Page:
"Squad/Squat" fish anyone?

W

wayamauro

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I have been fishing with these guys along the Rogue river, and anytime they catch one of this type of fish (they say related to the carp?) they feed it to the herons around or kill it and throw it back in the water. They keep telling me they are not native fish and eat the trout eggs. Anybody could let me know where I can find some reliable info as to whether this is the right thing to do or not? Also has anyone eaten some of these fish?
I appreciate your help,

Martin
 
T

Troutier Bassier

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They are Squawfish but more commonly referd to as Pikeminnow,

No They are not related to carp, they are in the Minnow Family.

They are Native.

They eat Trout Minnows,

Catch one, Kill it.
 
Raincatcher

Raincatcher

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Nasty lil critters

Nasty lil critters

Squawfish are the most aggressive salmon predators in the northwest. They are one of the few fish capable of eating fish bigger than they are. A bass can only eat a fish one third to one half it's size. A squawfish can not only eat a bigger fish,it can also digest it as fast as it can swallow. They are great fertilizer for your garden if you can stand the smell until you get them in the ground. I usually leave them on the bank for the osprey or raccoons.
Be safe.
Barb
 
T

Troutier Bassier

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They are the worst Salmon Predators,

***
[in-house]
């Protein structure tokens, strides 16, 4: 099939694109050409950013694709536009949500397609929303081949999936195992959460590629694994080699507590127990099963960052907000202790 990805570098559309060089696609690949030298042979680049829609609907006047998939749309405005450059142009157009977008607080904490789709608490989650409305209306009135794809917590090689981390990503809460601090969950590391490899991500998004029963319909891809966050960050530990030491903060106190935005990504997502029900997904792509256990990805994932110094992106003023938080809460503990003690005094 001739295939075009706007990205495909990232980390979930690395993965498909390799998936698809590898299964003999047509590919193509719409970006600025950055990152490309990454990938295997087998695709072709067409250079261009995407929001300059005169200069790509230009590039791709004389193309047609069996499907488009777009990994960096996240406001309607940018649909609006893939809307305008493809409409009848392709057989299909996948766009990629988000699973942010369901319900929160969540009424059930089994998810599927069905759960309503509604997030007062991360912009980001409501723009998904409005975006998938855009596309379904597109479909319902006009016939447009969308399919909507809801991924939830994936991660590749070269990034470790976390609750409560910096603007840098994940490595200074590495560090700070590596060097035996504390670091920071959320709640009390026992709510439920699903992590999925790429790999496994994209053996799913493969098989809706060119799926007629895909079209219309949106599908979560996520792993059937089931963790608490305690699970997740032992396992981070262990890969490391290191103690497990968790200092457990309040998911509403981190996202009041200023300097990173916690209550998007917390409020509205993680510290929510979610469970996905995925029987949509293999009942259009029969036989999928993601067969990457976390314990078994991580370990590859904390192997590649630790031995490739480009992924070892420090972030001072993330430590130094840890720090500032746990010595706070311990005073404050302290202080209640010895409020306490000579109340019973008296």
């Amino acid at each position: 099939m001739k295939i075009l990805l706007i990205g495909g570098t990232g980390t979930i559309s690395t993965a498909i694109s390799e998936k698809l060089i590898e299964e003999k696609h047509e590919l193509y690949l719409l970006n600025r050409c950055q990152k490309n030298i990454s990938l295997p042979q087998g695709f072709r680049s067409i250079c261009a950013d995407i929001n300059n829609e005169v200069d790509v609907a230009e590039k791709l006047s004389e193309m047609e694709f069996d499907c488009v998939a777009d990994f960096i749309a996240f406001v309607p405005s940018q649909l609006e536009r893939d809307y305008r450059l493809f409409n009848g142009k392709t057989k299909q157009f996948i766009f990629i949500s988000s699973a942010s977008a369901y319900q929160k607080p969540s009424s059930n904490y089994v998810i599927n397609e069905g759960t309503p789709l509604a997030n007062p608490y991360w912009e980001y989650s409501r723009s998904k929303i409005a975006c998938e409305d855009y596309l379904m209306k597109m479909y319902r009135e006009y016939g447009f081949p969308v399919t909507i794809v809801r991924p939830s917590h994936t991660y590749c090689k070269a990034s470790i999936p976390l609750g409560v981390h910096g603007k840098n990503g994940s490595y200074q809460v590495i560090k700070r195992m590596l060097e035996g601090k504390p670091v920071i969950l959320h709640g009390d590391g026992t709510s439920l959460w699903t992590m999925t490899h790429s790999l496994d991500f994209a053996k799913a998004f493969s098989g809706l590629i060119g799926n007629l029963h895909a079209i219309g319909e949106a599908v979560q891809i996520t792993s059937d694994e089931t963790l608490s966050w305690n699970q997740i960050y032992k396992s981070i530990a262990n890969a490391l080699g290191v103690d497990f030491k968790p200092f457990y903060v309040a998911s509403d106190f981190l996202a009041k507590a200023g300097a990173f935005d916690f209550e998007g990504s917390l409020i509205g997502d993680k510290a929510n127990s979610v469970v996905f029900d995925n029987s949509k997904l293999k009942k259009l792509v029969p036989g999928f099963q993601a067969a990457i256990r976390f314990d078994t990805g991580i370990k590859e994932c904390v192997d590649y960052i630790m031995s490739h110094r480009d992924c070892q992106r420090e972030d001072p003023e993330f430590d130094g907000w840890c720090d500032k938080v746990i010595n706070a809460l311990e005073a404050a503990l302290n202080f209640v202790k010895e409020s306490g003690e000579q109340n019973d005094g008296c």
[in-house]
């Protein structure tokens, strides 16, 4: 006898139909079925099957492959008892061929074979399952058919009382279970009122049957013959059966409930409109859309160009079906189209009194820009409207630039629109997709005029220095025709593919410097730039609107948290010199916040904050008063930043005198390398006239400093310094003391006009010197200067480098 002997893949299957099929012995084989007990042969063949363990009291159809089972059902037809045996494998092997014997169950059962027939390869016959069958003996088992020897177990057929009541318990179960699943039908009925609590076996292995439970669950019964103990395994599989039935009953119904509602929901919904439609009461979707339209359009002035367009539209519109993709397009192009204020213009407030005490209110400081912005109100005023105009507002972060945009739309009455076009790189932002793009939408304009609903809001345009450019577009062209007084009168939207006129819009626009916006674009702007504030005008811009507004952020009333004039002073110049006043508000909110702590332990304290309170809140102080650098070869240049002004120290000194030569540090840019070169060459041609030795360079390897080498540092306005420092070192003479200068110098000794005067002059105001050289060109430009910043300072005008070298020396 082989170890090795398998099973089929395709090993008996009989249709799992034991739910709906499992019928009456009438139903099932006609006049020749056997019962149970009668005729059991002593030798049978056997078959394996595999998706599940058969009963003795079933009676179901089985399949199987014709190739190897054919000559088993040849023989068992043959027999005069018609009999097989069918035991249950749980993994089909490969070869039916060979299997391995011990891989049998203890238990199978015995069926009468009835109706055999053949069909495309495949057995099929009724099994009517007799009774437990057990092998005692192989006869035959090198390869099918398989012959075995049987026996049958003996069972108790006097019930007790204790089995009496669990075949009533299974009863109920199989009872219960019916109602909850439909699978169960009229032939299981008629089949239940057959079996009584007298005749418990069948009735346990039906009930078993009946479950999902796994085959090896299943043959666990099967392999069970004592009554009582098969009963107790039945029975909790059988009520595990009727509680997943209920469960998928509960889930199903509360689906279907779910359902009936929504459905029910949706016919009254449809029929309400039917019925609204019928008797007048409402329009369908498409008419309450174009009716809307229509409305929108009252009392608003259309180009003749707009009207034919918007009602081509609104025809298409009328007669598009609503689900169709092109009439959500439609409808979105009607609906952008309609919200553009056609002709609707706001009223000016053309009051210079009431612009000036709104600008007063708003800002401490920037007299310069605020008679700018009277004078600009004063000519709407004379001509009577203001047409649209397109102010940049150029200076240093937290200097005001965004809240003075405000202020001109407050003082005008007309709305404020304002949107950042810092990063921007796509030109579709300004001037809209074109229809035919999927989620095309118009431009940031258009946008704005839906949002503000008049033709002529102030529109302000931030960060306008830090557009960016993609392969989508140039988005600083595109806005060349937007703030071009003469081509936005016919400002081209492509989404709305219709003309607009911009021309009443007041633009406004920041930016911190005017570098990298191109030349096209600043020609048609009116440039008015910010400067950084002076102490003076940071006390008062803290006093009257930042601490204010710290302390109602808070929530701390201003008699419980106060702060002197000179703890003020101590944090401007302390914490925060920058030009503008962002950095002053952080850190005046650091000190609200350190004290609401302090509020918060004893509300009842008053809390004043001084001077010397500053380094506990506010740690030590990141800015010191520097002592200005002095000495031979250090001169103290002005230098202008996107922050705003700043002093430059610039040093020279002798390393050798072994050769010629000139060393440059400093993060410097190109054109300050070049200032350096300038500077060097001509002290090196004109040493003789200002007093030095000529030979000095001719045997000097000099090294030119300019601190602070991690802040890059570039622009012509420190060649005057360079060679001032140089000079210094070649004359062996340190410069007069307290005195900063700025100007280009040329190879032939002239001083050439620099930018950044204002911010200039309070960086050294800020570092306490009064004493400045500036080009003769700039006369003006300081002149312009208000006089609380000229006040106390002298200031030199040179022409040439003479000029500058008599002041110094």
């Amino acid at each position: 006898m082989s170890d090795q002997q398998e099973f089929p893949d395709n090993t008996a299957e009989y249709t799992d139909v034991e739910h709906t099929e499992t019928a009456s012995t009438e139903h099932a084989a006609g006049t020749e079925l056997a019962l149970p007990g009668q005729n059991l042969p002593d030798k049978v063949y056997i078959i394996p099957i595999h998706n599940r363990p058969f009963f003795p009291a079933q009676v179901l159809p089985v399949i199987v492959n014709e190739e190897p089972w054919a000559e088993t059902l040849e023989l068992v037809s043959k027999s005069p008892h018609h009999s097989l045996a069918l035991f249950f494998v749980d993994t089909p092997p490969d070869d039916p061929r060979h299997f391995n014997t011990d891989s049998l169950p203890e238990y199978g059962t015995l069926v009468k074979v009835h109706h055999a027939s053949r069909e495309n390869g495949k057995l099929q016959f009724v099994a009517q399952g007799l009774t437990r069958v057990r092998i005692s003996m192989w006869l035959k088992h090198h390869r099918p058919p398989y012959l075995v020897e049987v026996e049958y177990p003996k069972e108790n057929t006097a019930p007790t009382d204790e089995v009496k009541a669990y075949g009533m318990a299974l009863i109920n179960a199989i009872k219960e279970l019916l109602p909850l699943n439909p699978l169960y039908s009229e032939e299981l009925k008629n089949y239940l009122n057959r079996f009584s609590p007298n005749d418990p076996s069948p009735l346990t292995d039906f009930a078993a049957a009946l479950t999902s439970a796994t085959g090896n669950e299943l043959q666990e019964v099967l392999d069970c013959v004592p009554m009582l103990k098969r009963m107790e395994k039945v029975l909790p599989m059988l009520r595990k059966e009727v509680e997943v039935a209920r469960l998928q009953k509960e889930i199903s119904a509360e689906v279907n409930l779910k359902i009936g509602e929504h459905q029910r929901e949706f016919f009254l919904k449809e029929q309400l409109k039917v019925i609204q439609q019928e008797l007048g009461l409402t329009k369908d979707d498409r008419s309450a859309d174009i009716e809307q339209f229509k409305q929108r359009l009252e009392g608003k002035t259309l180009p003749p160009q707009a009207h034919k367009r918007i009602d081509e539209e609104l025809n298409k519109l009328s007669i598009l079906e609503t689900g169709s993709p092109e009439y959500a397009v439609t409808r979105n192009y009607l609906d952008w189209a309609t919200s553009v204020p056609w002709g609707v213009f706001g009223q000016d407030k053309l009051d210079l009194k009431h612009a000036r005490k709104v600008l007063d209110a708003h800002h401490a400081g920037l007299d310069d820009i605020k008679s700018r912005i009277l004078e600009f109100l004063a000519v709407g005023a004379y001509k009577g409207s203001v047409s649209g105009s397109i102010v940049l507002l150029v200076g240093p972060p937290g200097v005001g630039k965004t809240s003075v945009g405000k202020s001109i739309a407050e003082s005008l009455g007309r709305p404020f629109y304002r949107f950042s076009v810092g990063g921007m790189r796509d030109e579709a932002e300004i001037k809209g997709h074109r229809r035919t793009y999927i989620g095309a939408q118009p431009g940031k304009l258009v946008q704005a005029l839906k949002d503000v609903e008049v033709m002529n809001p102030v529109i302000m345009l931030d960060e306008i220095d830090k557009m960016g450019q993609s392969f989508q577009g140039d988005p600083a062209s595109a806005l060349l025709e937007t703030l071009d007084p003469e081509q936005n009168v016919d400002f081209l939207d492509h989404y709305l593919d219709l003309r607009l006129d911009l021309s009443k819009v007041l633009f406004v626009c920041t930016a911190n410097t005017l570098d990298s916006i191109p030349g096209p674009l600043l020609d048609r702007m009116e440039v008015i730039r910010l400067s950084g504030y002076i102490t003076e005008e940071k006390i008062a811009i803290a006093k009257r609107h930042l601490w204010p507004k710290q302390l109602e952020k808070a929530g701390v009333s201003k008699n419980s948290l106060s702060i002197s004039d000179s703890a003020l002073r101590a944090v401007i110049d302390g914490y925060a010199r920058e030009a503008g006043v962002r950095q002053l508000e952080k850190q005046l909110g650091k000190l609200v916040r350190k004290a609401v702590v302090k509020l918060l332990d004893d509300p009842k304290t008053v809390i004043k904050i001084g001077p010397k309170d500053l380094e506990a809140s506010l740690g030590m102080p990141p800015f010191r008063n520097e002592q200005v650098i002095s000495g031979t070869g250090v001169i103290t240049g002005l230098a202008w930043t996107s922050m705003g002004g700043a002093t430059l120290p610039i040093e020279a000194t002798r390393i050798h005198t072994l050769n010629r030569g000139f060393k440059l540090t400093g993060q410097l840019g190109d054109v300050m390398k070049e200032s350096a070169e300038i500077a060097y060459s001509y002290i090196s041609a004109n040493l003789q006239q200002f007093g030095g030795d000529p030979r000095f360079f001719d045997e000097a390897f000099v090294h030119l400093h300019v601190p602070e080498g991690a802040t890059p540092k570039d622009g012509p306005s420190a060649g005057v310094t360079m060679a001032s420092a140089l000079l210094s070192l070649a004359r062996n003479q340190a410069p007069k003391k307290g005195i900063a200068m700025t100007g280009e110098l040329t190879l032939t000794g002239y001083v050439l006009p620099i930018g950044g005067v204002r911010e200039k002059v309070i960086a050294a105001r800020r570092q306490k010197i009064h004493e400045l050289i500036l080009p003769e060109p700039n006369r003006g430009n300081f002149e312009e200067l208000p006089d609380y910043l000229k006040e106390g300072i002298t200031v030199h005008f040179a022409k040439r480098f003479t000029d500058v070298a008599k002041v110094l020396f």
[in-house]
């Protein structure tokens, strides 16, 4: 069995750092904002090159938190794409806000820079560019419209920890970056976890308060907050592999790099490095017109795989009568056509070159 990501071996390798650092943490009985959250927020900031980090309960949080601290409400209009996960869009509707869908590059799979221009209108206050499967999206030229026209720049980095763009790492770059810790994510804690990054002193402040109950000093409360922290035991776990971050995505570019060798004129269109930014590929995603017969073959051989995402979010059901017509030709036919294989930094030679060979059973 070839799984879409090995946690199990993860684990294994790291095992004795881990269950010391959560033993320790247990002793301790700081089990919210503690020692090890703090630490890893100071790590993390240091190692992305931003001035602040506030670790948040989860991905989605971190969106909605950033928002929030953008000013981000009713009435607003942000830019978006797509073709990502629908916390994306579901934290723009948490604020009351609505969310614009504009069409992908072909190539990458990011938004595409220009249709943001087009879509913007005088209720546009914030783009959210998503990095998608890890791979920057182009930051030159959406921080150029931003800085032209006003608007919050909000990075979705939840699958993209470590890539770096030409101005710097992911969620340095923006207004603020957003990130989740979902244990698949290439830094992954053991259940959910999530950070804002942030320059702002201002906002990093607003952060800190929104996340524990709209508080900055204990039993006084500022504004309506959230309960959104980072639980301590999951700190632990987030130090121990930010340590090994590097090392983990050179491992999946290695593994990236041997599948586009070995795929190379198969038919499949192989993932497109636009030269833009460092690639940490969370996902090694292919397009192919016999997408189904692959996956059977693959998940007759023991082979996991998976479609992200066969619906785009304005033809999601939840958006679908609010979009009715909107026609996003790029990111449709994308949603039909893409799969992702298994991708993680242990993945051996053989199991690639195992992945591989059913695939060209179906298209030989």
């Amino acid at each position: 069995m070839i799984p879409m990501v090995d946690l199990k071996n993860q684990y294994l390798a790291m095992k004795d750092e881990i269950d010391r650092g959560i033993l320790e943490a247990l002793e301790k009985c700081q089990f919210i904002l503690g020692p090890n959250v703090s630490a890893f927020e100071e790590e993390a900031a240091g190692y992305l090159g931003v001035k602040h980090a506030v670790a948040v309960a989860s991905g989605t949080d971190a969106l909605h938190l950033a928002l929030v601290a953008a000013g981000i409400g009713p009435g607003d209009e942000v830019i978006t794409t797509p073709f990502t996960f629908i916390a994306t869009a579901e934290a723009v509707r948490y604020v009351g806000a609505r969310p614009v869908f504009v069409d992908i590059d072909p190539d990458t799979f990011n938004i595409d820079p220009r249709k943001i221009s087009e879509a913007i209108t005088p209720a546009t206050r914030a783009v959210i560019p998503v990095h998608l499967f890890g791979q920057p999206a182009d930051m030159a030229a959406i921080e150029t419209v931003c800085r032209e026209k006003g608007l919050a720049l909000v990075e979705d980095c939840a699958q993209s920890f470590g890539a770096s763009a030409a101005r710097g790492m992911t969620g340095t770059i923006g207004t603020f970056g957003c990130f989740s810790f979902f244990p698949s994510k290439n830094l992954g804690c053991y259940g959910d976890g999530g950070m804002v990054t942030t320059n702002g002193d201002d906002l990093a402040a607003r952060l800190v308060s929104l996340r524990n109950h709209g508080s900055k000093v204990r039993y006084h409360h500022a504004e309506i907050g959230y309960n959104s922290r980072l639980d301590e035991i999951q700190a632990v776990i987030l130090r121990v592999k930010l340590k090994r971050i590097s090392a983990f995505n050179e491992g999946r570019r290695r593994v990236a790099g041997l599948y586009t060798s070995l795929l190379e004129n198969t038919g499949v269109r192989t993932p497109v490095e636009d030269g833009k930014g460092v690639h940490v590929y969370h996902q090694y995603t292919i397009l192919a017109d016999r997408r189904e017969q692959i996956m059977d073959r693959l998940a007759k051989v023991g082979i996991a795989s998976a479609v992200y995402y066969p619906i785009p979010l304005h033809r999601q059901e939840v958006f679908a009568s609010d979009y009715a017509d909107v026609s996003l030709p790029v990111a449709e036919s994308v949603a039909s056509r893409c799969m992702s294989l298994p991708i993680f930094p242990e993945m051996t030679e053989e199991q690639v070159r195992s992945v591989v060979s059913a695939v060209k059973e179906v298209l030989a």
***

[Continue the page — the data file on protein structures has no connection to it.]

But there are also smallmouth bass, sturgeon, catfish, largemouthbass, walleye!.
 
W

wayamauro

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Thanks

Thanks

Thanks for your info.

I was doing some research and I found out that they are native species. I feel real bad that my partner killed them, the 2 I caught. There seems to be a bounty on them too. My fishing partner killed them and threw them back to the water...hopefully they were not wasted life and some osprey or heron ate them. Maybe some other fish...perhaps their own kind (I have heard they will do that too, in some occasions, though who knows whether this is true or not...)

I thought they were invasive species. I do understand how they eat salmon and trout smolts, but that reminds me a little of the wolf bounty in the past. I mean, perhaps the dams are the ones that should be destroyed instead of the native fish? I am not a biologist, I am just conjecturing here, but what do you guys think? It just saddens me that life was wasted like that.
Is there any reasonable scientific study as to reducing their population will increase the salmon and steelhead number?

Again, thanks.
 
D

Drew9870

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Thanks for your info.
perhaps their own kind (I have heard they will do that too, in some occasions, though who knows whether this is true or not...)
Again, thanks.

Ahh yes, if it moves (or not) a Squawfish will eat it, I usually try for Sturgeon and Channel Cats in the Upper Willy and use a Squawfish fillet (or two), and all we (my buddies) catch are giant Squawfish over 22 inches (up to 30).

One time, I used a trout fillet, (to make a long story short, I didn't want to waste the trout) and I have never caught a giant Squawfish so soon on a fillet.

I have also experimented with a Live Redside Shiner (native to, and caught from the Willy), and after waiting about 5 mins, I walked away from my pole for 10 secs and look back to see it hanging by the foot tall railing that runs along the dock...... Yet again, a giant Squawfish.